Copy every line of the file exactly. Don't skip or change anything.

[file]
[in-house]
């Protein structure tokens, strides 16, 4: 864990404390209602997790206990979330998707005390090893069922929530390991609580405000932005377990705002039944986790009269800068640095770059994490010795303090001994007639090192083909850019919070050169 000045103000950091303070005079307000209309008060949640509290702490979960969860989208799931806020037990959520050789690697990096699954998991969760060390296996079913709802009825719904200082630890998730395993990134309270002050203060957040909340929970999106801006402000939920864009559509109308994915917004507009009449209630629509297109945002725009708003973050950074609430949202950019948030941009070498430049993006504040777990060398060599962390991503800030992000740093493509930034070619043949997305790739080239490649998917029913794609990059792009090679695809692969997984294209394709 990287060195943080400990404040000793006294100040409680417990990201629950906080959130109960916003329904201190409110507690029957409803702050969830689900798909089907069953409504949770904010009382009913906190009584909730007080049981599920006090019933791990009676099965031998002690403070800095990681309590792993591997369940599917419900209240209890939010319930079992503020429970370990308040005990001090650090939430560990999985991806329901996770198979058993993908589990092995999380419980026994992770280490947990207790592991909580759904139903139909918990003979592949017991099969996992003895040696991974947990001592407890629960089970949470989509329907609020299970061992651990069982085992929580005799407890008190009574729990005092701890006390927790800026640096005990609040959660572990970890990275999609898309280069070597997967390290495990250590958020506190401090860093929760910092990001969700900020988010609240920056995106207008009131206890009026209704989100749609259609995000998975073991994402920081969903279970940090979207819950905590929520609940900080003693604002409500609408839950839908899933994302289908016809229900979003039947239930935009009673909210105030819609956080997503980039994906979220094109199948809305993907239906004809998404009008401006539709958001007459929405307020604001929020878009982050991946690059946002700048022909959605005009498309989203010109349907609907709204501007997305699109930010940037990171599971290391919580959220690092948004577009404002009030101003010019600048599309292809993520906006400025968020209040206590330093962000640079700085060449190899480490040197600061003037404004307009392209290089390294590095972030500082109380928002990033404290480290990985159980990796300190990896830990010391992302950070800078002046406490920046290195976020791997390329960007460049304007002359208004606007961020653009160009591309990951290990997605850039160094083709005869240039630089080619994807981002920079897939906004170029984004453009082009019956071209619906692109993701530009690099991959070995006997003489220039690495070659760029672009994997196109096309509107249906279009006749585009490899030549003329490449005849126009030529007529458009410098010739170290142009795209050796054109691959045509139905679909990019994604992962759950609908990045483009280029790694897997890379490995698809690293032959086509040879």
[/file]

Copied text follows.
[in-house]
């Protein structure tokens, strides 16, 4: 864990404390209602997790206990979330998707005390090893069922929530390991609580405000932005377990705002039944986790009269800068640095770059994490010795303090001994007639090192083909850019919070050169 000045103000950091303070005079307000209309008060949640509290702490979960969860989208799931806020037990959520050789690697990096699954998991969760060390296996079913709802009825719904200082630890998730395993990134309270002050203060957040909340929970999106801006402000939920864009559509109308994915917004507009009449209630629509297109945002725009708003973050950074609430949202950019948030941009070498430049993006504040777990060398060599962390991503800030992000740093493509930034070619043949997305790739080239490649998917029913794609990059792009090679695809692969997984294209394709 990287060195943080400990404040000793006294100040409680417990990201629950906080959130109960916003329904201190409110507690029957409803702050969830689900798909089907069953409504949770904010009382009913906190009584909730007080049981599920006090019933791990009676099965031998002690403070800095990681309590792993591997369940599917419900209240209890939010319930079992503020429970370990308040005990001090650090939430560990999985991806329901996770198979058993993908589990092995999380419980026994992770280490947990207790592991909580759904139903139909918990003979592949017991099969996992003895040696991974947990001592407890629960089970949470989509329907609020299970061992651990069982085992929580005799407890008190009574729990005092701890006390927790800026640096005990609040959660572990970890990275999609898309280069070597997967390290495990250590958020506190401090860093929760910092990001969700900020988010609240920056995106207008009131206890009026209704989100749609259609995000998975073991994402920081969903279970940090979207819950905590929520609940900080003693604002409500609408839950839908899933994302289908016809229900979003039947239930935009009673909210105030819609956080997503980039994906979220094109199948809305993907239906004809998404009008401006539709958001007459929405307020604001929020878009982050991946690059946002700048022909959605005009498309989203010109349907609907709204501007997305699109930010940037990171599971290391919580959220690092948004577009404002009030101003010019600048599309292809993520906006400025968020209040206590330093962000640079700085060449190899480490040197600061003037404004307009392209290089390294590095972030500082109380928002990033404290480290990985159980990796300190990896830990010391992302950070800078002046406490920046290195976020791997390329960007460049304007002359208004606007961020653009160009591309990951290990997605850039160094083709005869240039630089080619994807981002920079897939906004170029984004453009082009019956071209619906692109993701530009690099991959070995006997003489220039690495070659760029672009994997196109096309509107249906279009006749585009490899030549003329490449005849126009030529007529458009410098010739170290142009795209050796054109691959045509139905679909990019994604992962759950609908990045483009280029790694897997890379490995698809690293032959086509040879």